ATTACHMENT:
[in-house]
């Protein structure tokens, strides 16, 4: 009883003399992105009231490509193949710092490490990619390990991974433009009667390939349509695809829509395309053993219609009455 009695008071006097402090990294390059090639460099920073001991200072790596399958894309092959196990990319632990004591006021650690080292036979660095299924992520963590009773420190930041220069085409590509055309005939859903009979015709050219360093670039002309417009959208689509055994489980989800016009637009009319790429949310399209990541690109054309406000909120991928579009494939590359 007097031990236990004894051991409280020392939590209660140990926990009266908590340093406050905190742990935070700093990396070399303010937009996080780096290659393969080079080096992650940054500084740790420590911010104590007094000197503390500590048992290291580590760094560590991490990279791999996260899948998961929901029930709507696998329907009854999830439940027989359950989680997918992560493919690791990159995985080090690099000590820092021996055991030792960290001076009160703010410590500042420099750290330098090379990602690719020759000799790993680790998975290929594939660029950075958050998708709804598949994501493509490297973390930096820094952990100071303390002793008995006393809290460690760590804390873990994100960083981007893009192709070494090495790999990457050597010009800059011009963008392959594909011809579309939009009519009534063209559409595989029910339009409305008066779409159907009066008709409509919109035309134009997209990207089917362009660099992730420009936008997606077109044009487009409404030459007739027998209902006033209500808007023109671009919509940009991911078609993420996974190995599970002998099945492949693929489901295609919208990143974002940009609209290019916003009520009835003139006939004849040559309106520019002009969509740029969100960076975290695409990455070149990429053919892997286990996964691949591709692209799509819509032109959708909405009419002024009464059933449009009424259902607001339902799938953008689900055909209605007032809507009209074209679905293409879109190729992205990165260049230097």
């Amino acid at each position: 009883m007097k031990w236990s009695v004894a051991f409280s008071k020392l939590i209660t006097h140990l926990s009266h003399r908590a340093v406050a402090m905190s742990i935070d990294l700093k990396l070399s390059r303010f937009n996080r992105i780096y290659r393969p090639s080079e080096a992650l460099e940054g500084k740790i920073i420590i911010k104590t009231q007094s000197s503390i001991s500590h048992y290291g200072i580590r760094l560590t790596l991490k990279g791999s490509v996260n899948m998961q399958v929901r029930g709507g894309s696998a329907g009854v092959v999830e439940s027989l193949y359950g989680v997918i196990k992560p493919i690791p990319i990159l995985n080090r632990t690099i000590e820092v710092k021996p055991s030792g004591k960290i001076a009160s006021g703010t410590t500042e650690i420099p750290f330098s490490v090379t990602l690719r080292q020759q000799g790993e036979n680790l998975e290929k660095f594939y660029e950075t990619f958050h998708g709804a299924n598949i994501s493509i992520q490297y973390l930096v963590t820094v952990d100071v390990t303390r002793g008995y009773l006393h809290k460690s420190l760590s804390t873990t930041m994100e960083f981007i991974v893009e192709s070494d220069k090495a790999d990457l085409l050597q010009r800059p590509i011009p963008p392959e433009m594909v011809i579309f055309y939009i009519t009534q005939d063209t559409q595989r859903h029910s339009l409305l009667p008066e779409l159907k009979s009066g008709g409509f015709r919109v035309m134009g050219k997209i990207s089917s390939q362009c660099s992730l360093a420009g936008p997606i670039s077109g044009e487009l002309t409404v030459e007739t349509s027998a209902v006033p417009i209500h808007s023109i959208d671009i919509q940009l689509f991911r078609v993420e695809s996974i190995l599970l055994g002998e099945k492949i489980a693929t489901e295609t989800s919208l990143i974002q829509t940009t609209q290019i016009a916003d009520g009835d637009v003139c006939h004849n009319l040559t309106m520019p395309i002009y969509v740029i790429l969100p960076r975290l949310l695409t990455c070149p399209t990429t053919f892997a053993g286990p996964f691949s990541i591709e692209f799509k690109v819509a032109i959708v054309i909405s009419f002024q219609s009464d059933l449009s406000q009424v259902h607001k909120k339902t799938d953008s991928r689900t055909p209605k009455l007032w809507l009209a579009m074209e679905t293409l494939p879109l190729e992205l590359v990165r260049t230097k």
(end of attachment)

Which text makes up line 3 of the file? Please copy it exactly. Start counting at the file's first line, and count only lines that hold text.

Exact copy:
């Amino acid at each position: 009883m007097k031990w236990s009695v004894a051991f409280s008071k020392l939590i209660t006097h140990l926990s009266h003399r908590a340093v406050a402090m905190s742990i935070d990294l700093k990396l070399s390059r303010f937009n996080r992105i780096y290659r393969p090639s080079e080096a992650l460099e940054g500084k740790i920073i420590i911010k104590t009231q007094s000197s503390i001991s500590h048992y290291g200072i580590r760094l560590t790596l991490k990279g791999s490509v996260n899948m998961q399958v929901r029930g709507g894309s696998a329907g009854v092959v999830e439940s027989l193949y359950g989680v997918i196990k992560p493919i690791p990319i990159l995985n080090r632990t690099i000590e820092v710092k021996p055991s030792g004591k960290i001076a009160s006021g703010t410590t500042e650690i420099p750290f330098s490490v090379t990602l690719r080292q020759q000799g790993e036979n680790l998975e290929k660095f594939y660029e950075t990619f958050h998708g709804a299924n598949i994501s493509i992520q490297y973390l930096v963590t820094v952990d100071v390990t303390r002793g008995y009773l006393h809290k460690s420190l760590s804390t873990t930041m994100e960083f981007i991974v893009e192709s070494d220069k090495a790999d990457l085409l050597q010009r800059p590509i011009p963008p392959e433009m594909v011809i579309f055309y939009i009519t009534q005939d063209t559409q595989r859903h029910s339009l409305l009667p008066e779409l159907k009979s009066g008709g409509f015709r919109v035309m134009g050219k997209i990207s089917s390939q362009c660099s992730l360093a420009g936008p997606i670039s077109g044009e487009l002309t409404v030459e007739t349509s027998a209902v006033p417009i209500h808007s023109i959208d671009i919509q940009l689509f991911r078609v993420e695809s996974i190995l599970l055994g002998e099945k492949i489980a693929t489901e295609t989800s919208l990143i974002q829509t940009t609209q290019i016009a916003d009520g009835d637009v003139c006939h004849n009319l040559t309106m520019p395309i002009y969509v740029i790429l969100p960076r975290l949310l695409t990455c070149p399209t990429t053919f892997a053993g286990p996964f691949s990541i591709e692209f799509k690109v819509a032109i959708v054309i909405s009419f002024q219609s009464d059933l449009s406000q009424v259902h607001k909120k339902t799938d953008s991928r689900t055909p209605k009455l007032w809507l009209a579009m074209e679905t293409l494939p879109l190729e992205l590359v990165r260049t230097k």